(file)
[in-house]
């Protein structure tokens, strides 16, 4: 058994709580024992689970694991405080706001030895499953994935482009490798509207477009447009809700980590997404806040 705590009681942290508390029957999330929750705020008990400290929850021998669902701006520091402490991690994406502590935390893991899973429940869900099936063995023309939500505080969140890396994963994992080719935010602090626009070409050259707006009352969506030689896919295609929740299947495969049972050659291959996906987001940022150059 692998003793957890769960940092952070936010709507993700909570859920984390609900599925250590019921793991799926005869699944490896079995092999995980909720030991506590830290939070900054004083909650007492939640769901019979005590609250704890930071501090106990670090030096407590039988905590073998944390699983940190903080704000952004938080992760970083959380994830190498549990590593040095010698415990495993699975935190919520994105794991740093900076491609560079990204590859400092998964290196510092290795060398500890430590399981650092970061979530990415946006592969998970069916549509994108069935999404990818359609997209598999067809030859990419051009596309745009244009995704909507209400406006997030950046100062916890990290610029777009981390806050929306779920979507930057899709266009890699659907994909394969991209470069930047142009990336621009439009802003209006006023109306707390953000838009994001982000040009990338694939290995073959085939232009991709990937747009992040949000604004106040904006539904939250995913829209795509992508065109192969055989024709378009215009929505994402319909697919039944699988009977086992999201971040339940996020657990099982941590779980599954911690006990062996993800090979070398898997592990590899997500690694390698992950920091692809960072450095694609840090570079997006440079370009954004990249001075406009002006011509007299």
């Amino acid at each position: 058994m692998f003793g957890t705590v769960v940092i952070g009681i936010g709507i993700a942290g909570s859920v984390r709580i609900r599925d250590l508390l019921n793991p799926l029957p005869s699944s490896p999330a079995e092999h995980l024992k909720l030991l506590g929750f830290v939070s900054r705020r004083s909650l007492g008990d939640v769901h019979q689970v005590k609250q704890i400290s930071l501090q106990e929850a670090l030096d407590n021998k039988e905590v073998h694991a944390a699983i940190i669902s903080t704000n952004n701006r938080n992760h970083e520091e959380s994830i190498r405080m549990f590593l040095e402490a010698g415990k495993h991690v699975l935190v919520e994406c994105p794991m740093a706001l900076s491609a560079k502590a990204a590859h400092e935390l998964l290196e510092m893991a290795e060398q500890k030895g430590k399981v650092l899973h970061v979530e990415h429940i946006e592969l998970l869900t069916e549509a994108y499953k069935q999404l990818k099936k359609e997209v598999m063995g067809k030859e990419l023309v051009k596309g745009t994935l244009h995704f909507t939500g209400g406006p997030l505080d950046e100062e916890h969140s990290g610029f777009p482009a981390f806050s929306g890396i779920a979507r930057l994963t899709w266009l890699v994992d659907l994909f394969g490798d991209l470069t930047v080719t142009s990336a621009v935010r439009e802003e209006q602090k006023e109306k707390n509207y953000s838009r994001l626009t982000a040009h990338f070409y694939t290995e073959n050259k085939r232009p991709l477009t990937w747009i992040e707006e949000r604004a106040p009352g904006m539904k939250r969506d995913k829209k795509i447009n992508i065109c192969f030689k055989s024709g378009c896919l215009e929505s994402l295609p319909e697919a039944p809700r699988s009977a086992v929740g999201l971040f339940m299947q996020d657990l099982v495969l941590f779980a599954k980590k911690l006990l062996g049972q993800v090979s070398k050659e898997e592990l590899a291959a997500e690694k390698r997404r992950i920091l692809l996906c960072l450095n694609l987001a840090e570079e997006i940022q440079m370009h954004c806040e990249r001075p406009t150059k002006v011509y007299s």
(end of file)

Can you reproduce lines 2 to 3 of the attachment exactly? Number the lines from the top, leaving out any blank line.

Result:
């Protein structure tokens, strides 16, 4: 058994709580024992689970694991405080706001030895499953994935482009490798509207477009447009809700980590997404806040 705590009681942290508390029957999330929750705020008990400290929850021998669902701006520091402490991690994406502590935390893991899973429940869900099936063995023309939500505080969140890396994963994992080719935010602090626009070409050259707006009352969506030689896919295609929740299947495969049972050659291959996906987001940022150059 692998003793957890769960940092952070936010709507993700909570859920984390609900599925250590019921793991799926005869699944490896079995092999995980909720030991506590830290939070900054004083909650007492939640769901019979005590609250704890930071501090106990670090030096407590039988905590073998944390699983940190903080704000952004938080992760970083959380994830190498549990590593040095010698415990495993699975935190919520994105794991740093900076491609560079990204590859400092998964290196510092290795060398500890430590399981650092970061979530990415946006592969998970069916549509994108069935999404990818359609997209598999067809030859990419051009596309745009244009995704909507209400406006997030950046100062916890990290610029777009981390806050929306779920979507930057899709266009890699659907994909394969991209470069930047142009990336621009439009802003209006006023109306707390953000838009994001982000040009990338694939290995073959085939232009991709990937747009992040949000604004106040904006539904939250995913829209795509992508065109192969055989024709378009215009929505994402319909697919039944699988009977086992999201971040339940996020657990099982941590779980599954911690006990062996993800090979070398898997592990590899997500690694390698992950920091692809960072450095694609840090570079997006440079370009954004990249001075406009002006011509007299």
């Amino acid at each position: 058994m692998f003793g957890t705590v769960v940092i952070g009681i936010g709507i993700a942290g909570s859920v984390r709580i609900r599925d250590l508390l019921n793991p799926l029957p005869s699944s490896p999330a079995e092999h995980l024992k909720l030991l506590g929750f830290v939070s900054r705020r004083s909650l007492g008990d939640v769901h019979q689970v005590k609250q704890i400290s930071l501090q106990e929850a670090l030096d407590n021998k039988e905590v073998h694991a944390a699983i940190i669902s903080t704000n952004n701006r938080n992760h970083e520091e959380s994830i190498r405080m549990f590593l040095e402490a010698g415990k495993h991690v699975l935190v919520e994406c994105p794991m740093a706001l900076s491609a560079k502590a990204a590859h400092e935390l998964l290196e510092m893991a290795e060398q500890k030895g430590k399981v650092l899973h970061v979530e990415h429940i946006e592969l998970l869900t069916e549509a994108y499953k069935q999404l990818k099936k359609e997209v598999m063995g067809k030859e990419l023309v051009k596309g745009t994935l244009h995704f909507t939500g209400g406006p997030l505080d950046e100062e916890h969140s990290g610029f777009p482009a981390f806050s929306g890396i779920a979507r930057l994963t899709w266009l890699v994992d659907l994909f394969g490798d991209l470069t930047v080719t142009s990336a621009v935010r439009e802003e209006q602090k006023e109306k707390n509207y953000s838009r994001l626009t982000a040009h990338f070409y694939t290995e073959n050259k085939r232009p991709l477009t990937w747009i992040e707006e949000r604004a106040p009352g904006m539904k939250r969506d995913k829209k795509i447009n992508i065109c192969f030689k055989s024709g378009c896919l215009e929505s994402l295609p319909e697919a039944p809700r699988s009977a086992v929740g999201l971040f339940m299947q996020d657990l099982v495969l941590f779980a599954k980590k911690l006990l062996g049972q993800v090979s070398k050659e898997e592990l590899a291959a997500e690694k390698r997404r992950i920091l692809l996906c960072l450095n694609l987001a840090e570079e997006i940022q440079m370009h954004c806040e990249r001075p406009t150059k002006v011509y007299s």